LAS VEGAS ― Democrats are raising huge sums of cash ahead of November’s midterm elections, but they’re hoping another kind of green wave will help them at the ballot box.
In races at the local, state, and federal level, Democratic candidates are embracing the legalization of some form of marijuana ― if not for recreational use, then purely for medicinal purposes ― at a rate not seen in previous elections.
Not surprisingly, progressives like Florida gubernatorial candidate Andrew Gillum and Texas Senate candidate Rep. Beto O’Rourke have made legalizing cannabis a major plank of their campaign platform. But more centrist-minded Democrats in Illinois, Michigan, and Pennsylvania have made similar appeals to voters.
“This wasn’t brought up by Democrats in past years; it’s become a bigger issue,” said Mason Tvert, a spokesperson for the advocacy group Marijuana Policy Project.
The growing influence of cannabis on the campaign trail this cycle is a reflection of change over the decades in public attitudes about its use. According to a Gallup poll released this week, 66% of Americans now support legalizing marijuana ― a new record.
In Nevada, a state that legalized weed for recreational use as of 2017, Democratic challengers have used the issue as a political wedge by attacking their GOP opponents for standing with President Donald Trump’s administration and its efforts to undermine legalization efforts.
Attorney General Jeff Sessions is a vocal and longtime opponent of marijuana who continues to crusade against the drug. He caused uncertainty within the burgeoning pot industry early this year when he reversed guidelines from the Obama administration that essentially directed officials to ignore federal laws that still deem the drug illegal in those states where it’s been legalized.
Marijuana advocates fear Sessions will go further in pursuing a crackdown, despite Trump’s lukewarm assertions otherwise.
Rep. Jacky Rosen, the Democratic Senate candidate in Nevada, sought to spotlight the issue when she toured a marijuana dispensary earlier this year. She criticized her opponent, GOP Sen. Dean Heller, for failing to speak out against the administration’s hostility toward the industry.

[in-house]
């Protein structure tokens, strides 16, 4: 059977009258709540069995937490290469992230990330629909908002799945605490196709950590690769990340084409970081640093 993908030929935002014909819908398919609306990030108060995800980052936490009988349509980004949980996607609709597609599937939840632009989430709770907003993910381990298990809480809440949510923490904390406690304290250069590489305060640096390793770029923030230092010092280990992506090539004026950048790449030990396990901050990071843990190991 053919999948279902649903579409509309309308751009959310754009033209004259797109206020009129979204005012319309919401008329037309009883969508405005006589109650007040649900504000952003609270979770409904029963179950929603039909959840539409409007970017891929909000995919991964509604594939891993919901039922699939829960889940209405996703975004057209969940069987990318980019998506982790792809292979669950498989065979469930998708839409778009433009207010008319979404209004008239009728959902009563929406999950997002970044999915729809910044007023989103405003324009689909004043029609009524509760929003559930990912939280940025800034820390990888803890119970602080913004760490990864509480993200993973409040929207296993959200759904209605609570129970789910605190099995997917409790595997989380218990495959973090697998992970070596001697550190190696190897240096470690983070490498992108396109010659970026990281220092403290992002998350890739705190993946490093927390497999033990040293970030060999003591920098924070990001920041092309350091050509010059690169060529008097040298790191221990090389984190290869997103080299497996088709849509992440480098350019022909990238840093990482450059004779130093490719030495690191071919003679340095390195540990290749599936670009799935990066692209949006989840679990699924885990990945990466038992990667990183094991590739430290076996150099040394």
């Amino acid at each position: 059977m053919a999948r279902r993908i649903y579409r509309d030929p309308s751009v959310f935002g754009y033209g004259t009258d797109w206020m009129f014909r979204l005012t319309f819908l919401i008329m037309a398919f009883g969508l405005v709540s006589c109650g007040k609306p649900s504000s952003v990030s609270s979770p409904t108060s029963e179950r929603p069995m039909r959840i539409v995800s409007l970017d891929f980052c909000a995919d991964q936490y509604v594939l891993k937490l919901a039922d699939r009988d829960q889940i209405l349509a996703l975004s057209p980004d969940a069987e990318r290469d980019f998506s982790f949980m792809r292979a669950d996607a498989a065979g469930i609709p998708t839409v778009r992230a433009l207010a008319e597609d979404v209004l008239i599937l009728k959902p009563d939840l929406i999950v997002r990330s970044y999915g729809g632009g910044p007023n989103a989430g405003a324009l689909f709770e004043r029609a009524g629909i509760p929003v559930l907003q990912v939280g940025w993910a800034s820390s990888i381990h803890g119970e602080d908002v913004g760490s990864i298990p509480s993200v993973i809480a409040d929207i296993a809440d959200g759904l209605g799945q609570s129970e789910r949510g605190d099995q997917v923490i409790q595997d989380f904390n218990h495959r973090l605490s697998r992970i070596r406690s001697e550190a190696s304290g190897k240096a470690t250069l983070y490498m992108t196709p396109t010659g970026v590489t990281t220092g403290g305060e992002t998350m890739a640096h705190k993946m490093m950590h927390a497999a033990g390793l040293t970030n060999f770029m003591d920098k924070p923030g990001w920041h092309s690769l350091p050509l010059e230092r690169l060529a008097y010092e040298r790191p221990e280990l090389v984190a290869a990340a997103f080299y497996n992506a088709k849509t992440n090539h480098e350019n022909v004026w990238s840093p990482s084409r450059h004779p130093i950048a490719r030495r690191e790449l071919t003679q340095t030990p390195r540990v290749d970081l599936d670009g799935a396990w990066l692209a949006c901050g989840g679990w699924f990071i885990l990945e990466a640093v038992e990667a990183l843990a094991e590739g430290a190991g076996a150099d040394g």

Heller, who’s seeking a second term, opposed the ballot measure that legalized recreational marijuana.
Nevada Democratic gubernatorial nominee Steve Sisolak, meanwhile, held a town hall in Las Vegas this week to discuss regulatory uncertainties faced by many in the marijuana industry, which has been a boon to the state’s budget and economy. Sales and tax revenue so far have exceeded projections so far.
In a sign of his embrace of the evolution in attitudes toward marijuana, Sisolak didn’t simply pay lip service by issuing a statement voicing support for the industry before moving on, as used to be the rotuine for candidates. He appeared on stage with attorneys and advocates for marijuana, touted its benefits, spoke about the need to give the industry access to the banking system and promised to help expunge the records of offenders of low-level marijuana possession crimes.
“The reality is, this is the future. Let’s not be ashamed of it,” said Sisolak, who as chairman of the Clark County Commission was deeply involved in the push to legalize marijuana.
His bear hug of the industry is even more notable given that he’s locked in a close race with GOP nominee Adam Laxalt, who just happens to be the state’s top law enforcement officer. Laxalt, by contrast, is the only attorney general from a state where recreational marijuana is legal to not sign a bipartisan letter to Congress urging a fix for the pot industry’s lack of banking access. And like Heller, he opposed the ballot initiative legalizing marijuana in the state.
As much as the politics of marijuana is rapidly changing, it’s still not as potent of an issue like health care or taxes, for example.
The 64-year-old former businessman, who seek to become the first Democrat elected Nevada’s governor in two decades, acknowledged to HuffPost that marijuana legalization isn’t very high on the list of priorities for voters. But he argued that it’s worth fighting for because it’s good for the state’s economy and it can make a huge difference to people who suffer from debilitating medical conditions.
“The last thing you have to be worried about is getting addicted to marijuana right now,” he said.
But while he talked up the booming new industry in his state and its benefits to those who consumed it, Sisolak said he had never personally tried marijuana.
“Right now all I try to do is eat and sleep,” he said before leaving for his next campaign event. “I haven’t tried it. But I would use it medically if my doctor prescribed it.”